by CaftBits (Shellie Wilson)
What you need
10-8 inch hoop
4 yds white lace or ribbon for binding
20 yards of white string for lacing or embroidery thread
48 white Pony Beads
24 white Feathers
Glue one end of the lace to the ring. Wrap the lacing around the ring until you reach the starting point again. Glue the end of the lacing to the ring. Hold it in place until the glue dries. This covers up your metal ring and makes it look prettier.
Lay the ring flat on a table and place your doily into the centre. You will need to tie the embroidery thread onto the hoop. Then thread the loose end on to a large needle. Take the thread into the centre of the dreamcatcher and sew the outside edge of the doily. Go back to the ring and loop around it. Then head back to the doily again. Keep doing this until you have sewn all around the doily. Use the diagram below for guidance.
Next make the dangling strands. You will need to tie 12 lengths of thread to the bottom of the hoop. Make sure they are long, at least 1.2 a yard each. Each dangle should have two threads. Push two feathers up inside the beads on each piece of thread. Glue the feathers if they are loose. Do this four times for each dangle drop.
To make the loop to hang your Dream Catcher, use a 12″ piece of lacing. Fold it in half and tie a knot in the open end. At the top of the ring, attach the lacing by slipping the loop end through the ring and then around the ring and over the knot. Pull the lacing tight to secure it in place.
A DREAMCATCHER LEGEND
Long ago when the world was young, an old man sat on a high mountain and had a vision. In his vision, Iktomi, the great trickster and teacher of wisdom, appeared in the form of a spider. Iktomi spoke to him in a sacred language that only the old man could understand.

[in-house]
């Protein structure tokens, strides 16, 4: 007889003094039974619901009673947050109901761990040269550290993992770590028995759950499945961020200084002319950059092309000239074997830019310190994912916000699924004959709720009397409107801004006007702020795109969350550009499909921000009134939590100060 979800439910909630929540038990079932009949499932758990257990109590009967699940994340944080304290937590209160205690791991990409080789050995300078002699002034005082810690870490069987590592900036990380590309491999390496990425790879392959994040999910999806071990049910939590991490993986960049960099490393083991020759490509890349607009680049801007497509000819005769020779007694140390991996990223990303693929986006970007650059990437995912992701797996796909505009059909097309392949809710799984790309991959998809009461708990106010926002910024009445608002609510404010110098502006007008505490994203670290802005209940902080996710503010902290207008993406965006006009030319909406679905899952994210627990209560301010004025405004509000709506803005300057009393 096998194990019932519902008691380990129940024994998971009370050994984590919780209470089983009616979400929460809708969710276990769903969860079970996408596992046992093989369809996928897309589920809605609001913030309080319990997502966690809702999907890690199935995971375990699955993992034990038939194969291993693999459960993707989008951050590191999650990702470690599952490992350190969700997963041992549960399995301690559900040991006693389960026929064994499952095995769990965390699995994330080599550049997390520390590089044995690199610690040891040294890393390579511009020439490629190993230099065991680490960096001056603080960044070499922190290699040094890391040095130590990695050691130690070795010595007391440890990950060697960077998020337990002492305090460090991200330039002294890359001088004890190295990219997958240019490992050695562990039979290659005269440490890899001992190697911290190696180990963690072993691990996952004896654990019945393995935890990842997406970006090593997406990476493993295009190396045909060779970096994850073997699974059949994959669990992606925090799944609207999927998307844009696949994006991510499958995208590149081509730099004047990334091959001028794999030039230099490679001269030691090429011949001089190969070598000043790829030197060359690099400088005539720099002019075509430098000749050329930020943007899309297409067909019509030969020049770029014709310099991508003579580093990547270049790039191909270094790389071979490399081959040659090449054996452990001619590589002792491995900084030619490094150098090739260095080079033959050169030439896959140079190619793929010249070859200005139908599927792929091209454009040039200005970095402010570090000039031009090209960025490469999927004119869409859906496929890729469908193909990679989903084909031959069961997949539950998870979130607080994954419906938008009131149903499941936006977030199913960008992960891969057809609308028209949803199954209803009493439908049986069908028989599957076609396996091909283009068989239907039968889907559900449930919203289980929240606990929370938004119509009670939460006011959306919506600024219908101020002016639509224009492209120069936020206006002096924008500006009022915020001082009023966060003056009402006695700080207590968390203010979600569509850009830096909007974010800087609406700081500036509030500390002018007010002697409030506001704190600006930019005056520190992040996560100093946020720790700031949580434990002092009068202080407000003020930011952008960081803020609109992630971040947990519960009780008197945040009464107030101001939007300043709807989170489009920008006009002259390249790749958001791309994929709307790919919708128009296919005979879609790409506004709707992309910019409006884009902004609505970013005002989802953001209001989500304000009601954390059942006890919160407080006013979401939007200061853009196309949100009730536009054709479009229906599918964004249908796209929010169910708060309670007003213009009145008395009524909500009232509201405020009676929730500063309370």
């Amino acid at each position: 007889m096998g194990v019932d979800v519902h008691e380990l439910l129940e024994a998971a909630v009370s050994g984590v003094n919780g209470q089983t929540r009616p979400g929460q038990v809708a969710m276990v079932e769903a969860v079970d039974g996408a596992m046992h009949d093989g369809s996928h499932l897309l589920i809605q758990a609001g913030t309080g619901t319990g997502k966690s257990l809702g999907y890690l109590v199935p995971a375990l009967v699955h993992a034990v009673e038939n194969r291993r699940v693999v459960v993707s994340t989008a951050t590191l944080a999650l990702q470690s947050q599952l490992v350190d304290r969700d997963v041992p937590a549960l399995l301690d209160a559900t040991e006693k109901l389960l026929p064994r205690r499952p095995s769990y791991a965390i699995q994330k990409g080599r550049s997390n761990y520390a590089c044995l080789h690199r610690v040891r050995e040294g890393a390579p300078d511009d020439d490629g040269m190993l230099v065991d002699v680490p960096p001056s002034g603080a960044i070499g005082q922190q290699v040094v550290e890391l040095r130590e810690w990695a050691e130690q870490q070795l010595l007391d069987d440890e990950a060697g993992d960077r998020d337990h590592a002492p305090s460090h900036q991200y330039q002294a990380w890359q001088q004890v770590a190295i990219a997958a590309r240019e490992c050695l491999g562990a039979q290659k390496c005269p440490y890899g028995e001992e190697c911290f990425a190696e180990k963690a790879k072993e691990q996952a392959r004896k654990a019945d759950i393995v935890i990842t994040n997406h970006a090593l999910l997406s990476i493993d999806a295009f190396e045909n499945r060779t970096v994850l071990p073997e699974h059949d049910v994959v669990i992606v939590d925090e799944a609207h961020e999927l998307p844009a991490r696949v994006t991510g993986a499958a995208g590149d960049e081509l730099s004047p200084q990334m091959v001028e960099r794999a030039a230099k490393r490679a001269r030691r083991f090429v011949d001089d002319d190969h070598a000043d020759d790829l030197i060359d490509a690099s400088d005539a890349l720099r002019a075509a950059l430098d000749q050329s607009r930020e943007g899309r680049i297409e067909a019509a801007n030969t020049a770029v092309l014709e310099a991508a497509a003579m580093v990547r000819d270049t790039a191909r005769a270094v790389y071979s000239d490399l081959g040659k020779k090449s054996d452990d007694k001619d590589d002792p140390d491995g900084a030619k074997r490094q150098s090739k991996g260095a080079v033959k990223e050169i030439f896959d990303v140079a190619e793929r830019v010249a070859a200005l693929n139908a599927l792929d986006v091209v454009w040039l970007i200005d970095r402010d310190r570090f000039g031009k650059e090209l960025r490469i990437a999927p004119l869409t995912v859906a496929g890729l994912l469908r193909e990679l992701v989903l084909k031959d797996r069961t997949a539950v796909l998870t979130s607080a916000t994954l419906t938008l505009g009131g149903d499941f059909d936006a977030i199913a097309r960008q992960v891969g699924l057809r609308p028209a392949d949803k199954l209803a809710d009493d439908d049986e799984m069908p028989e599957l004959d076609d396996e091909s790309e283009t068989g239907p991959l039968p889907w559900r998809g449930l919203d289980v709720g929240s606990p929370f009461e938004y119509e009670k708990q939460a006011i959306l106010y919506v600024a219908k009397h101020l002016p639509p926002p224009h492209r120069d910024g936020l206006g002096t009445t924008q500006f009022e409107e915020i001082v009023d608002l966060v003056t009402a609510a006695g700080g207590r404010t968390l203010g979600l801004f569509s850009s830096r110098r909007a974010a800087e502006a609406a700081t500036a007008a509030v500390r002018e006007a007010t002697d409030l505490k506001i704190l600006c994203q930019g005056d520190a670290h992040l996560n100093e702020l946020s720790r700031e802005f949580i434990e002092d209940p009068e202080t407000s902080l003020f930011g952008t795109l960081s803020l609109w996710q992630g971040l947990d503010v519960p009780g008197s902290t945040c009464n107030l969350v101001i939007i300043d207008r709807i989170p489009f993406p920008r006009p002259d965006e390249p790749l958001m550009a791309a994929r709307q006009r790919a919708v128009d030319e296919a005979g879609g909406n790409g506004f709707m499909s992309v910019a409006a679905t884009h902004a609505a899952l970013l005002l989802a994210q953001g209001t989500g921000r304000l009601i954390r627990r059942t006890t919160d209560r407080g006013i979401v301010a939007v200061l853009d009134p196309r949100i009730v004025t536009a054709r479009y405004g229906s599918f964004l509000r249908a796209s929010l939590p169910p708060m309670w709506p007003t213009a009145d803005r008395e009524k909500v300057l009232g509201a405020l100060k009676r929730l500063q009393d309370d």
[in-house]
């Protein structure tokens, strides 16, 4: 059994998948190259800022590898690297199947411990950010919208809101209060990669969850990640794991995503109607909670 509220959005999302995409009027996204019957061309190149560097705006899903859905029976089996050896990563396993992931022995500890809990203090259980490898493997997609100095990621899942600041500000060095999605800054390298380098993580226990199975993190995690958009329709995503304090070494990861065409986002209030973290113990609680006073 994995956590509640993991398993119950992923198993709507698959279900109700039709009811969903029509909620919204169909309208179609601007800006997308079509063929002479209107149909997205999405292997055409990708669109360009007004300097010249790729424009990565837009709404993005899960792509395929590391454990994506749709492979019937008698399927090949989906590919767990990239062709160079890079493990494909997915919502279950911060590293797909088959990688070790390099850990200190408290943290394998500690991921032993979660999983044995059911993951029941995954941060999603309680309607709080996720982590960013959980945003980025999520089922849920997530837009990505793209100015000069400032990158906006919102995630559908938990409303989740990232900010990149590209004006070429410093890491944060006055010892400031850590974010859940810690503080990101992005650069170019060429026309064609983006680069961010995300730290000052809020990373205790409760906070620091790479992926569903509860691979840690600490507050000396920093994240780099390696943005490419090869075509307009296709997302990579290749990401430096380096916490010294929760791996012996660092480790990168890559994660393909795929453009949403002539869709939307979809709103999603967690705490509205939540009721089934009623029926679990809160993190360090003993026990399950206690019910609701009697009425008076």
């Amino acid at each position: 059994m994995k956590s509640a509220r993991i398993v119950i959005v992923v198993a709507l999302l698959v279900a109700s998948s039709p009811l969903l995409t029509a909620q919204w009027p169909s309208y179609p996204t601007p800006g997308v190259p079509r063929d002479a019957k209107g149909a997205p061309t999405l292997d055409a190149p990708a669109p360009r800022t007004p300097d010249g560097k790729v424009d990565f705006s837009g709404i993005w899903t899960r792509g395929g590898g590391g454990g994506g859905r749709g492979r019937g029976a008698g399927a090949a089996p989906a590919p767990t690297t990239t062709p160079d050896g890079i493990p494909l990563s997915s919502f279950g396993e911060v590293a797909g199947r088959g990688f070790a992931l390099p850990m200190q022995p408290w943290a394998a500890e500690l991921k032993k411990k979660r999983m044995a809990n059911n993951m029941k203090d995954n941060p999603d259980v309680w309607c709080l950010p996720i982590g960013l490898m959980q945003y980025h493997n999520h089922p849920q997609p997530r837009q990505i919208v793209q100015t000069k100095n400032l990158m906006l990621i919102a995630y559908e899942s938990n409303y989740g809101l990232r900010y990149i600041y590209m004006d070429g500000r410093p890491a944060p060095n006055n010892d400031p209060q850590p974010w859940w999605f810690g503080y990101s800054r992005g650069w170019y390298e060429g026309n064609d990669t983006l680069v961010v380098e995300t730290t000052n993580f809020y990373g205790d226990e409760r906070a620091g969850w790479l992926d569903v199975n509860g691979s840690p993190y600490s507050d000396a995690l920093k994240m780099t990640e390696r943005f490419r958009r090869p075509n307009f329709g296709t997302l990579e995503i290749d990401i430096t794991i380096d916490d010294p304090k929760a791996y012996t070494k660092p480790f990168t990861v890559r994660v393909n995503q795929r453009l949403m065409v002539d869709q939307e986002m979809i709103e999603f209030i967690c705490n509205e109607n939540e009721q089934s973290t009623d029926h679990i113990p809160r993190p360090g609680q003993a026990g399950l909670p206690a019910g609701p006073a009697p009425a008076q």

As he spoke, Iktomi the spider took the elder’s willow hoop which had feathers, horse hairs, beads and offerings on it and began to spin a web. He spoke to the elder about the cycles of life….how we begin our lives as infants and we move on to childhood, and then to adulthood. Finally, we go to old age where we must be taken care of as infants, completing the cycle.
Iktomi said, “In each time of life there are many forces and different directions that can help or interfere with the harmony of nature, and also with the Great Spirit and all of his wonderful teachings.” Iktomi gave the web to the Lakota elder and said, “See, the web is a perfect circle but there is a hole in the center of the circle. If you believe in the Great Spirit, the web will catch your good dreams and ideas – – and the bad ones will go through the hole. Use the web to help yourself and your people to reach your goals and make good use of your people’s ideas, dreams and visions.”
The elder passed on his vision to his people and even today, many of us use the dreamcatcher as the web of our life. It is hung above our beds or in the home to sift dreams and visions. The good of our dreams are captured in the web of life and carried with them…but any bad dreams escape through the center hole.”